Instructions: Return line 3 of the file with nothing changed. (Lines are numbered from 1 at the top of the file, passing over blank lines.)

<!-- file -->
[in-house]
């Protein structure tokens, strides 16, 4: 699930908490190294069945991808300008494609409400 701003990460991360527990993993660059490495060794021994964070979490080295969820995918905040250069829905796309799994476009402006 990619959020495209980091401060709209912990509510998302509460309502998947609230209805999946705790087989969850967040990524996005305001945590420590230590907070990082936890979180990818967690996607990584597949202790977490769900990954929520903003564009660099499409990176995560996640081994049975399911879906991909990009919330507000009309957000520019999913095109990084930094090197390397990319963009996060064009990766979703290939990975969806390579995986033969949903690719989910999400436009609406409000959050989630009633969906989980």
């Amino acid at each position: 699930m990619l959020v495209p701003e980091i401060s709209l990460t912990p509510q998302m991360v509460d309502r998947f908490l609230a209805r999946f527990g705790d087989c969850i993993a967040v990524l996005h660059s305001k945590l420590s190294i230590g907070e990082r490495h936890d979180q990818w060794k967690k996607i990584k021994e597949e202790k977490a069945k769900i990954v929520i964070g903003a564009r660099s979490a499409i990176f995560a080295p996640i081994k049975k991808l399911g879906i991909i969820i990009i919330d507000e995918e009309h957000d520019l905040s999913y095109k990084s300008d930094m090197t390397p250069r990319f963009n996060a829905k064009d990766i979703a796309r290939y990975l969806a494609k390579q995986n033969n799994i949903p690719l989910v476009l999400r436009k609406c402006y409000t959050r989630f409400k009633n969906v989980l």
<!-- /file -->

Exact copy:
């Amino acid at each position: 699930m990619l959020v495209p701003e980091i401060s709209l990460t912990p509510q998302m991360v509460d309502r998947f908490l609230a209805r999946f527990g705790d087989c969850i993993a967040v990524l996005h660059s305001k945590l420590s190294i230590g907070e990082r490495h936890d979180q990818w060794k967690k996607i990584k021994e597949e202790k977490a069945k769900i990954v929520i964070g903003a564009r660099s979490a499409i990176f995560a080295p996640i081994k049975k991808l399911g879906i991909i969820i990009i919330d507000e995918e009309h957000d520019l905040s999913y095109k990084s300008d930094m090197t390397p250069r990319f963009n996060a829905k064009d990766i979703a796309r290939y990975l969806a494609k390579q995986n033969n799994i949903p690719l989910v476009l999400r436009k609406c402006y409000t959050r989630f409400k009633n969906v989980l």